> > Bob Bresse-Rodenkirk
      > >
      > > --- In thegreatthirdrail@yahoogroups.com, "interurbans" afishel@ wrote:
      > > >
      > > > This kind of fits with the discussion on the Garfield Park line and the
      > > > detours for the building of the Congress Expressway.
      > > >
      > > >
      > > >
      > > > Alan
      > > >
      > > >
      > > >
      > > > From: Russ Davis
      > > > Sent: Thursday, July 04, 2013 7:08 PM
      > > > Subject: CTA expertise needed!
      > > >
      > > >
      > > >
      > > > Noted, and worthy traction and transit luminaries, need some help
      > > >
      > > >
      > > >
      > > > Am having the great good fun of scanning slides from the collection of the
      > > > late Vic Uzoff. And, it's got some great unpublished material. More about
      > > > some of the rarities later
      > > >
      > > >
      > > >
      > > > But for now, from the more commonplace CTA, two attached
      > > >
      > > >
      > > >
      > > > Is the at-grade El crossing the only one? And, what line is it, and the name
      > > > of the street being crossed?
      > > >
      > > >
      > > >
      > > > As I recall the mythology, the trains either have to be long enough so
      > > > there's 3rd rail contact at one end of the train, or if it's a short train
      > > > they run like hell and coast through> > >
      > > >
      > > >
      > > > The other Q:, the name of the class of the 2-car green set. I can always
      > > > look it up, but I'm feeling lazy
      > > >
      > > >
      > > >
      > > > Thanx
      > > >
      > > >
      > > >
      > > > Russ
      > > >
      > >
      > >
      >


    • Roy G. Benedict
      It was not normal operation to change trains at Laramie as Larry experienced (below). Laramie was the terminal for storage and maintenance of Garfield
      Message 2 of 22 , Jul 9, 2013
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        It was not normal operation to change trains at Laramie as Larry experienced (below). Laramie was the terminal for storage and maintenance of Garfield equipment, so I presume he happened to encounter a situation where the 6000s were being called in for some problem.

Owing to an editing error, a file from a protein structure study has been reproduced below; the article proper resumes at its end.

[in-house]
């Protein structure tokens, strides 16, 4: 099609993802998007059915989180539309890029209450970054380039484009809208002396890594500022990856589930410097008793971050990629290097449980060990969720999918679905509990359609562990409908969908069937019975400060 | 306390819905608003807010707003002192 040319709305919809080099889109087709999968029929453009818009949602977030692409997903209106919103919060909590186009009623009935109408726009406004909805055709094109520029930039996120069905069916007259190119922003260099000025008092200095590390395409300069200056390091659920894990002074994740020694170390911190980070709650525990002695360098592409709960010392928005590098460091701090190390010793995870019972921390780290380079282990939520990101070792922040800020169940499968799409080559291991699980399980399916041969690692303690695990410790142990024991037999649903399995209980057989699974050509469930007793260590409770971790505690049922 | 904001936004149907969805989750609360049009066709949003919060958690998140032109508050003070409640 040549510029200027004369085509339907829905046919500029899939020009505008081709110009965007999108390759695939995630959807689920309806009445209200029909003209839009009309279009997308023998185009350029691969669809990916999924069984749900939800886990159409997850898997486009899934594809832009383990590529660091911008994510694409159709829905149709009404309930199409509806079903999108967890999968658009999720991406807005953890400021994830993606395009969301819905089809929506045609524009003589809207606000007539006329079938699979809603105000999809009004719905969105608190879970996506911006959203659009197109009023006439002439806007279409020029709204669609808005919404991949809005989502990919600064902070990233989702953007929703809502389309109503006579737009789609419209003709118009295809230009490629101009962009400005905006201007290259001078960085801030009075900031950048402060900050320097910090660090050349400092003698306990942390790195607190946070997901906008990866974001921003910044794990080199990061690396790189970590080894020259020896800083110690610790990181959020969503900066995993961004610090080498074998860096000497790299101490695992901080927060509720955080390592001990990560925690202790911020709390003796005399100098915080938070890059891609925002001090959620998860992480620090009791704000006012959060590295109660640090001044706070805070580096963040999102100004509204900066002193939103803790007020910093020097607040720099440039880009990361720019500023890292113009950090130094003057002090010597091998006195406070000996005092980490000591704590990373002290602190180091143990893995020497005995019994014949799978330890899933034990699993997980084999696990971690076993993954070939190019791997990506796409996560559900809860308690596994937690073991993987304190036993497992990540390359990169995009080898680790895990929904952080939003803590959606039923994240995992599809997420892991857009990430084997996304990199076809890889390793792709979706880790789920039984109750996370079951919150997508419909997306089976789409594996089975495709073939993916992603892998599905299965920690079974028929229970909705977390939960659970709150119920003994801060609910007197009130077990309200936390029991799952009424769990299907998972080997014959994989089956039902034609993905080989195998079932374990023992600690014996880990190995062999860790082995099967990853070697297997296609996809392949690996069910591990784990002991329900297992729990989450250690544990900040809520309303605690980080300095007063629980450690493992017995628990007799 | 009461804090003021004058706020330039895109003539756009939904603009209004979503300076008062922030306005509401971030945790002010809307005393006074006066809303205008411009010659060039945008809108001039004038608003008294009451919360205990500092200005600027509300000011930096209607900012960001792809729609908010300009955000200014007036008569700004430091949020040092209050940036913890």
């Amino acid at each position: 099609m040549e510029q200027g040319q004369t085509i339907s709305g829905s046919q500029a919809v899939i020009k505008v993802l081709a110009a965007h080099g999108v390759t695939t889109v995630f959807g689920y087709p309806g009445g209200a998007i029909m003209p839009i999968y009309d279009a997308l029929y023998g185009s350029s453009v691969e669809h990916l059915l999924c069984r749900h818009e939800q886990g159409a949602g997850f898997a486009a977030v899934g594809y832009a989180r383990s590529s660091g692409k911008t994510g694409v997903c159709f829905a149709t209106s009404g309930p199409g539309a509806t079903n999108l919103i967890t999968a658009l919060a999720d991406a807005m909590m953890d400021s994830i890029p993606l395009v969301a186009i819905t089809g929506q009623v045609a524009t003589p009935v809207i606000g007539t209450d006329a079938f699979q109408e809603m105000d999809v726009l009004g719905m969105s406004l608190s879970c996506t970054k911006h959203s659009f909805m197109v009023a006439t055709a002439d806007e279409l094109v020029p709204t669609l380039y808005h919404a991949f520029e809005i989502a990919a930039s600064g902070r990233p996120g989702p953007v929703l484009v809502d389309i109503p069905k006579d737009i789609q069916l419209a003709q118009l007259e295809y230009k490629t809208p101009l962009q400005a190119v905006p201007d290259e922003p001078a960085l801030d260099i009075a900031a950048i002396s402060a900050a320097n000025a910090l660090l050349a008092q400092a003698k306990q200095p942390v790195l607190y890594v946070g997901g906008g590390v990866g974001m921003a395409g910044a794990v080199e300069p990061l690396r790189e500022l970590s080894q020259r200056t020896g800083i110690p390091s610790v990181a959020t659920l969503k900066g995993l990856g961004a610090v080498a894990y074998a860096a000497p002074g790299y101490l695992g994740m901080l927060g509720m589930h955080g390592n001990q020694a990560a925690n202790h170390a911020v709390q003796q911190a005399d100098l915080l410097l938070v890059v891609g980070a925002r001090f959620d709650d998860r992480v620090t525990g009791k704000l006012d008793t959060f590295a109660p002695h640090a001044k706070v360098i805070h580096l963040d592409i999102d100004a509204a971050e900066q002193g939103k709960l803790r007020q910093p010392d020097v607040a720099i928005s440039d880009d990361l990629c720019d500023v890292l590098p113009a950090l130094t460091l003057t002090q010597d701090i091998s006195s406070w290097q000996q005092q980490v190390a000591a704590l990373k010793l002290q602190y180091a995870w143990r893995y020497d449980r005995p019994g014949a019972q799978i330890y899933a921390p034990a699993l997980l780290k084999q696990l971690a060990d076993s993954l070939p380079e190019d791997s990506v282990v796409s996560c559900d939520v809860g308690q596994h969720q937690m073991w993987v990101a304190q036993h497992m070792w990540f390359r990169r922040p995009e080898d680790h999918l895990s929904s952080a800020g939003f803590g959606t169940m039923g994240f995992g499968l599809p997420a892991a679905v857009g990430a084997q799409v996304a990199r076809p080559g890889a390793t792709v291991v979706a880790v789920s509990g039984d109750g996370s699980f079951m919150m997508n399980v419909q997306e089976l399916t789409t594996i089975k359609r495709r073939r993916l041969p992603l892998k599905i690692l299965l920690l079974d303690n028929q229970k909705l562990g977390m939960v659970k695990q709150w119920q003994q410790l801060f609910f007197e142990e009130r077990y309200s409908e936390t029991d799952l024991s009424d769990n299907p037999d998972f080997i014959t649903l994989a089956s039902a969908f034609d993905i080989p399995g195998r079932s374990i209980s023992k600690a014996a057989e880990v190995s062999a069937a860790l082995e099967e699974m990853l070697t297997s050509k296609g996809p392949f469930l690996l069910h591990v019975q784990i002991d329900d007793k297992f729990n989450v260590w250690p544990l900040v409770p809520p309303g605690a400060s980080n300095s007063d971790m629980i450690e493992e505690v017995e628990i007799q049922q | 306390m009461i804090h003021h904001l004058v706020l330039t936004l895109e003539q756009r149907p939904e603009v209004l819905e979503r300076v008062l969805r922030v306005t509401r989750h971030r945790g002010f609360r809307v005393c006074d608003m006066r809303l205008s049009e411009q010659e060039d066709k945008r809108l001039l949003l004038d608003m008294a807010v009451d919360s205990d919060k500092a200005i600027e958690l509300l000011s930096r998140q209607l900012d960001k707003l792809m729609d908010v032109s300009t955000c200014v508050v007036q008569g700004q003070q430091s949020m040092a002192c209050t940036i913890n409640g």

David is right (below) that the Van Buren Street operation of CTA trains seemed very slow. The key word is seemed. However, it is easy to overlook that it eliminated six station stops along that stretch, and a few others elsewhere along the Garfield route in the same era. One of the employees of the CTA Staff Engineer's Office commuted on the CA&E and recorded his results, which I believe we published a dozen or so years ago. His study showed, if I recall, a small rather than huge cost in time.

        ROY G. BENEDICT
        R-Benedict-11@...
        .
        .

        From: "minnman554212000" <minnman554212000@...>
        To: thegreatthirdrail@yahoogroups.com
        Subject: [thegreatthirdrail] Re: CTA expertise needed!
        Date: Mon, 08 Jul 2013 05:44:56 -0000

        I took only one trip on that line in June, 1957. By that time the Garfield Park trains went through the old CA&E station as the Van Buren L west of Wells was either being torn down or was torn down. . . . I then took a quick round trip on the CA&E (my only, alas) to Elmhurst. Little did I know that a few weeks later that service would come to a sudden end. Coming back we had the 6000 series to Laramie where, for some reason, we had to transfer to the older 4000 series cars back to the Loop. I am not sure what the rationale was for the transfer at Laramie . . . All and all it was NOT a fun ride on the temporary tracks.

        Larry



        --- In thegreatthirdrail@yahoogroups.com, David Church wrote:
        >
        > As a side note to the Van Buren street trackage for the displaced Garfield Park L: there were NO crossing gates. And as the train approached EACH crossing , the signal much like a stop light turned red. The train had to make a complete stop then wait a complete traffic light to for green to proceed. Then move from a dead stop across each crossing trying to not stall because of flow speed and Third rail gap. It was a tortuous ride that I still well remember. No wonder CA&E wanted no part of it. It was lose lose for them. This running added a huge amount of time to each trip. Their schedule would have been a shambles.